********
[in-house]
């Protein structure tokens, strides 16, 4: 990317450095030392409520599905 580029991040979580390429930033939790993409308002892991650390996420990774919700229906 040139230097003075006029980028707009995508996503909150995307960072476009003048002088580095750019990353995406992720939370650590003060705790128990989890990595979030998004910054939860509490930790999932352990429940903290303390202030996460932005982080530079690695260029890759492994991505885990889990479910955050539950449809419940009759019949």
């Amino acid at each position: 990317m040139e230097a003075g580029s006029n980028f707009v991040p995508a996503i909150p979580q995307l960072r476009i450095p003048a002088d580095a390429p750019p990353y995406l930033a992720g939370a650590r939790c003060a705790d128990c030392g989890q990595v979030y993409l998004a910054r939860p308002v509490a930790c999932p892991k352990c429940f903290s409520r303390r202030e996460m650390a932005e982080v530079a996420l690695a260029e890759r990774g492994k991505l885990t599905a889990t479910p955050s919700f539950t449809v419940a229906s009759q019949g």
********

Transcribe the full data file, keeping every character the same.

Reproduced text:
[in-house]
């Protein structure tokens, strides 16, 4: 990317450095030392409520599905 580029991040979580390429930033939790993409308002892991650390996420990774919700229906 040139230097003075006029980028707009995508996503909150995307960072476009003048002088580095750019990353995406992720939370650590003060705790128990989890990595979030998004910054939860509490930790999932352990429940903290303390202030996460932005982080530079690695260029890759492994991505885990889990479910955050539950449809419940009759019949």
């Amino acid at each position: 990317m040139e230097a003075g580029s006029n980028f707009v991040p995508a996503i909150p979580q995307l960072r476009i450095p003048a002088d580095a390429p750019p990353y995406l930033a992720g939370a650590r939790c003060a705790d128990c030392g989890q990595v979030y993409l998004a910054r939860p308002v509490a930790c999932p892991k352990c429940f903290s409520r303390r202030e996460m650390a932005e982080v530079a996420l690695a260029e890759r990774g492994k991505l885990t599905a889990t479910p955050s919700f539950t449809v419940a229906s009759q019949g």